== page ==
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It depends on whether you consider our success in the Red Zone as a feature of the team or a statistical aberration that's likely to correct itself. For what it's worth, I think it's the latter. Consider that right now we're converting in the red zone 87.5% of the time. Last year no team converted more than 68.52% of the time (Packers). If we want to keep scoring (we're like 8th or 9th in the league in scoring, I think, and that's without a defensive or special teams touchdown) we'll have to move the ball more consistently. It's just a statistical reality.

In fact, of the seven undefeated teams in the league right now, the Dolphins are last in yards per game (and 26th overall). It needs to be better.

The positive of course is that we've won three games and the team has shown moxie in clutch situations. It hasn't been a series of flukes or unrepeatable circumstances or the windfall from an easy schedule. It's more like a tennis player who's not creating many break point chances but is converting most of them versus a player who's creating tons of chances but not converting. In the short run the former player might steal wins or even a tournament or two. But over the long run the second player is likely to be more successful.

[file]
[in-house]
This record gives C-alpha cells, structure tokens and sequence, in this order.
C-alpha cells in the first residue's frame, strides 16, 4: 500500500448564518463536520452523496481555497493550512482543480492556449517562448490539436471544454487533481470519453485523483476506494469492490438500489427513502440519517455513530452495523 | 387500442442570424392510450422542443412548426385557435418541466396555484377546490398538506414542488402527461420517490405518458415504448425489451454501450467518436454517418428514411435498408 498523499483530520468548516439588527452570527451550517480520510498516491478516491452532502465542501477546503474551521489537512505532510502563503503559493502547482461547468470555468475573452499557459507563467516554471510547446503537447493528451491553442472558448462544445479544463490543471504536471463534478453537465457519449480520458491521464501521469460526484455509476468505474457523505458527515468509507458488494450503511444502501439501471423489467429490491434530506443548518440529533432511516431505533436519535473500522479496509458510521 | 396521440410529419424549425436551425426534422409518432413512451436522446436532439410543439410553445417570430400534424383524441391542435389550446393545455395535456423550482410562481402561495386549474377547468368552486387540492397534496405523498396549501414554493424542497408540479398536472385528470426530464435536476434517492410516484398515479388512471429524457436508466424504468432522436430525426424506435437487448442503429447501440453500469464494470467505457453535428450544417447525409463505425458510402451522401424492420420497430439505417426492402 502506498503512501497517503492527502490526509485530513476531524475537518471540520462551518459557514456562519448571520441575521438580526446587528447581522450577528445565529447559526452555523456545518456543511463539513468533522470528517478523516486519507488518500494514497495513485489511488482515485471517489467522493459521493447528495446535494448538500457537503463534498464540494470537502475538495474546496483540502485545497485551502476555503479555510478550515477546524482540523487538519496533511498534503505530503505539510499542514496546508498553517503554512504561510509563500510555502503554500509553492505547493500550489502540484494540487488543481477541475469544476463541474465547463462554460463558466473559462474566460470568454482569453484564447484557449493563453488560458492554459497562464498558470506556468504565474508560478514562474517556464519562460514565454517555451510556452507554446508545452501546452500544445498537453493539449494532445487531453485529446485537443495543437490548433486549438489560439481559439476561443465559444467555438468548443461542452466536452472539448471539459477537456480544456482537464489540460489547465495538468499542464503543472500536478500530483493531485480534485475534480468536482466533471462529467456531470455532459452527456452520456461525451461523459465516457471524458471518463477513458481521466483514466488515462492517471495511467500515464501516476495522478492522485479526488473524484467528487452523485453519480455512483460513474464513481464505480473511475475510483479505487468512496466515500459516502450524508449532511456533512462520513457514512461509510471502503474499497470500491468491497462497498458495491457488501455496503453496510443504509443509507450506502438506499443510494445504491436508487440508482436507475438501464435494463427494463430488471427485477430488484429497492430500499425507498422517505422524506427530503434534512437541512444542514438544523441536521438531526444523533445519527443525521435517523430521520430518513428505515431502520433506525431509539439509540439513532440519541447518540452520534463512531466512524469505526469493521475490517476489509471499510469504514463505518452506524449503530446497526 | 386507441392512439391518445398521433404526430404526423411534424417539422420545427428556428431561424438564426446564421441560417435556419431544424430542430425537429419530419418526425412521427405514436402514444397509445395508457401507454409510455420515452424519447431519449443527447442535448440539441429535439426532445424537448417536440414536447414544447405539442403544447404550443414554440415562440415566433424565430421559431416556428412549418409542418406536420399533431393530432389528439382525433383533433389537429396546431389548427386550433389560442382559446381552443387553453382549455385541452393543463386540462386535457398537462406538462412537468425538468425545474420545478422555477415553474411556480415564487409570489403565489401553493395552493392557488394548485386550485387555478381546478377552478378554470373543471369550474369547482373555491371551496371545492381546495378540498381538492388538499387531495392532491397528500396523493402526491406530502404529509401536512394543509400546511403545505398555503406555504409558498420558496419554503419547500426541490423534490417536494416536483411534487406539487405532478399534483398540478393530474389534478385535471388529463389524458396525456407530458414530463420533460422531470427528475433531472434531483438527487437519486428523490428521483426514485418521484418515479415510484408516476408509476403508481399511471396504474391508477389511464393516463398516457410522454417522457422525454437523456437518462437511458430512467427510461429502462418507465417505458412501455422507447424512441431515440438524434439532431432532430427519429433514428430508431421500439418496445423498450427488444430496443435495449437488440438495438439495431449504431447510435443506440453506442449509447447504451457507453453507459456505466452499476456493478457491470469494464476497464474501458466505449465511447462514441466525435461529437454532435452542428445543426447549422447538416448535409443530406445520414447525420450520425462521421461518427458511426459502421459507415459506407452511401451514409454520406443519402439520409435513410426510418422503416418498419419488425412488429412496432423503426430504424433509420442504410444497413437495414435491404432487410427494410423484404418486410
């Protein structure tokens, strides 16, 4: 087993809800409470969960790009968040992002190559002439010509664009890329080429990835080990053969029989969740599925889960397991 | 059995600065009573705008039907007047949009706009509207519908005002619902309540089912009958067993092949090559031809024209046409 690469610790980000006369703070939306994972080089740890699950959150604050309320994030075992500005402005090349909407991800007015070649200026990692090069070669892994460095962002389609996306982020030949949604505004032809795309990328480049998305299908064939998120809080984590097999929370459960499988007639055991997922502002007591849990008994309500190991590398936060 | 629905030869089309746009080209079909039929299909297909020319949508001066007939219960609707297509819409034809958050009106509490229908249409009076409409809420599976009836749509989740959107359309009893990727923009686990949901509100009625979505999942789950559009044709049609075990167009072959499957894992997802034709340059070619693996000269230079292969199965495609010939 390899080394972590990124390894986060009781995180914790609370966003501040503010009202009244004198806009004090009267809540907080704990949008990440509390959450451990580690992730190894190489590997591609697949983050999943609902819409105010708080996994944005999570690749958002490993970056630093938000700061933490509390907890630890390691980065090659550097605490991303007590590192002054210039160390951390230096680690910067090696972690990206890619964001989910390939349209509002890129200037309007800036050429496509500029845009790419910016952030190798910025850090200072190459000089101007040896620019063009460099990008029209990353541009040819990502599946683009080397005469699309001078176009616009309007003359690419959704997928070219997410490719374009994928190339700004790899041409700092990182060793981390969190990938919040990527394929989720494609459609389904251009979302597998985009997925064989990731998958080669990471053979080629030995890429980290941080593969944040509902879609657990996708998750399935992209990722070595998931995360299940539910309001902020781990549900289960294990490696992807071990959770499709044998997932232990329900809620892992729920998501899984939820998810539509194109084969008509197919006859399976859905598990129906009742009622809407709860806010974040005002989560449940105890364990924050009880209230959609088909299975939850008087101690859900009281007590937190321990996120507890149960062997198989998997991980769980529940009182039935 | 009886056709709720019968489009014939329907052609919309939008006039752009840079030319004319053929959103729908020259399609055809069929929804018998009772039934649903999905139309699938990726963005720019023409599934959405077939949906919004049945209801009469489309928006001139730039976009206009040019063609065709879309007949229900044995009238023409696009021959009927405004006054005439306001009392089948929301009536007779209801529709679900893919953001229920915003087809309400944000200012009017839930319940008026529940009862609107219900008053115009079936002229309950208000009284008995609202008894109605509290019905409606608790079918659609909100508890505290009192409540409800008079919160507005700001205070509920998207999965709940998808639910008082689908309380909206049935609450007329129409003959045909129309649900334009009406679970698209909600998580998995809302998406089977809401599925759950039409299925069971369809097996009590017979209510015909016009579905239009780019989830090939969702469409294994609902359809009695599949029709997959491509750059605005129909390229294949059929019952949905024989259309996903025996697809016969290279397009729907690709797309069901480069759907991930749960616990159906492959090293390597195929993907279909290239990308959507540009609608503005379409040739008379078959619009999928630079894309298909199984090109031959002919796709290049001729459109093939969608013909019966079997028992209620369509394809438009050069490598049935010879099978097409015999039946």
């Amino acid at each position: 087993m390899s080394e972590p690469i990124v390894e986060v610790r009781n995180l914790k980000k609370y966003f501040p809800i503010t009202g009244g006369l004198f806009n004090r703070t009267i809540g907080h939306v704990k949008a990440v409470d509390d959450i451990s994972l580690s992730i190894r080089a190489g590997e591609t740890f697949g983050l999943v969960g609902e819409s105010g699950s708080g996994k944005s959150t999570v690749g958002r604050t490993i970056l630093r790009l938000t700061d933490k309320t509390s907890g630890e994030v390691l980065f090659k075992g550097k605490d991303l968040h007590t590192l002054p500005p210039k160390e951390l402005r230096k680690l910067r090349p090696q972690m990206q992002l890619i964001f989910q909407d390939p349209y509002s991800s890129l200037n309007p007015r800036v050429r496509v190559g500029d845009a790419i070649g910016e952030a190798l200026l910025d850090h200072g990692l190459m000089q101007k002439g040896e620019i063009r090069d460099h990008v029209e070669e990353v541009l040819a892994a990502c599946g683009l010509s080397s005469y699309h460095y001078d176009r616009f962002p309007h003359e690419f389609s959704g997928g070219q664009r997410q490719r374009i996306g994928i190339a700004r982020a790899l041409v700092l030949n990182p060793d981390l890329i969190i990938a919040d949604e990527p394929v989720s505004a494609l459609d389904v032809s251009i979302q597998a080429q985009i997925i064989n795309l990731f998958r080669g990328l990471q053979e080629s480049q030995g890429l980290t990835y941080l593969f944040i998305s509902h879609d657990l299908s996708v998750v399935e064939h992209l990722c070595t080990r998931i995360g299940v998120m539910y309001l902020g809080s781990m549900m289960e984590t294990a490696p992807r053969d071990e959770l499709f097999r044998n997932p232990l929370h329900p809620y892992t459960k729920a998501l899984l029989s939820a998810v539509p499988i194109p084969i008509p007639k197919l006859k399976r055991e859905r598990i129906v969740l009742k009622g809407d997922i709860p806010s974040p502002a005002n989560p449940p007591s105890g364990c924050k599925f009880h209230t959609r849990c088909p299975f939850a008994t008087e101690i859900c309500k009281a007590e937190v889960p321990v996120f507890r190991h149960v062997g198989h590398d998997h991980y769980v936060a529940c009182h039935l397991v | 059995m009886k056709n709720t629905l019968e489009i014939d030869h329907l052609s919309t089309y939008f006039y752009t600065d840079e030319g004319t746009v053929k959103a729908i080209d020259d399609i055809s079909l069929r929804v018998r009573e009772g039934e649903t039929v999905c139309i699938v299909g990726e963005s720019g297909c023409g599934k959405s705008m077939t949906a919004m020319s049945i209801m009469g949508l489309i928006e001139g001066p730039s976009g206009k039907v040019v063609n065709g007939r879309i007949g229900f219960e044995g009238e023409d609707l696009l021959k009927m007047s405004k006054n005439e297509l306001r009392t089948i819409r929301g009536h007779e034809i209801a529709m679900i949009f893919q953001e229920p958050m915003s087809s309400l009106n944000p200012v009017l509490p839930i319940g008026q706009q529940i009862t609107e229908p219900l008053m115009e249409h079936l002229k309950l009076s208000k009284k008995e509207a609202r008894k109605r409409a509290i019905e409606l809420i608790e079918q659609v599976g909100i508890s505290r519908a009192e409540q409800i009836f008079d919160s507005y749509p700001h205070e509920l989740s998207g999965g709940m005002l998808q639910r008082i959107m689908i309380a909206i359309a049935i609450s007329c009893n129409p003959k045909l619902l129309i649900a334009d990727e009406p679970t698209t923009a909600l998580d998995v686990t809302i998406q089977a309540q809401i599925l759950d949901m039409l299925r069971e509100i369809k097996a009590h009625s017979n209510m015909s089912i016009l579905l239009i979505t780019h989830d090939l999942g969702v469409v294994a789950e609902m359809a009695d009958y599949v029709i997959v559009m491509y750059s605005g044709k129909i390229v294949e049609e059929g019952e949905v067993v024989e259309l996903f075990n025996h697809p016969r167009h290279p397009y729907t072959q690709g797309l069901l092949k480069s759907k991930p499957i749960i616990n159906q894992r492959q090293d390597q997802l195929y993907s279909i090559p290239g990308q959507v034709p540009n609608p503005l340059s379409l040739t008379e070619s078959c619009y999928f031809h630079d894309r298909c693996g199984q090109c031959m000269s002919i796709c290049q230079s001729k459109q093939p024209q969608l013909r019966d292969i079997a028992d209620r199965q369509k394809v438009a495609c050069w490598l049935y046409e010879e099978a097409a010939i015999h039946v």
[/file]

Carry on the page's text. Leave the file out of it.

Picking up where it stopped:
Shouright

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It depends on whether you consider our success in the Red Zone as a feature of the team or a statistical aberration that's likely to correct itself. For what it's worth, I think it's the latter. Consider that right now we're converting in the red zone 87.5% of the time. Last year no team converted more than 68.52% of the time (Packers). If we want to keep scoring (we're like 8th or 9th in the league in scoring, I think, and that's without a defensive or special teams touchdown) we'll have to move the ball more consistently. It's just a statistical reality.

In fact, of the seven undefeated teams in the league right now, the Dolphins are last in yards per game (and 26th overall). It needs to be better.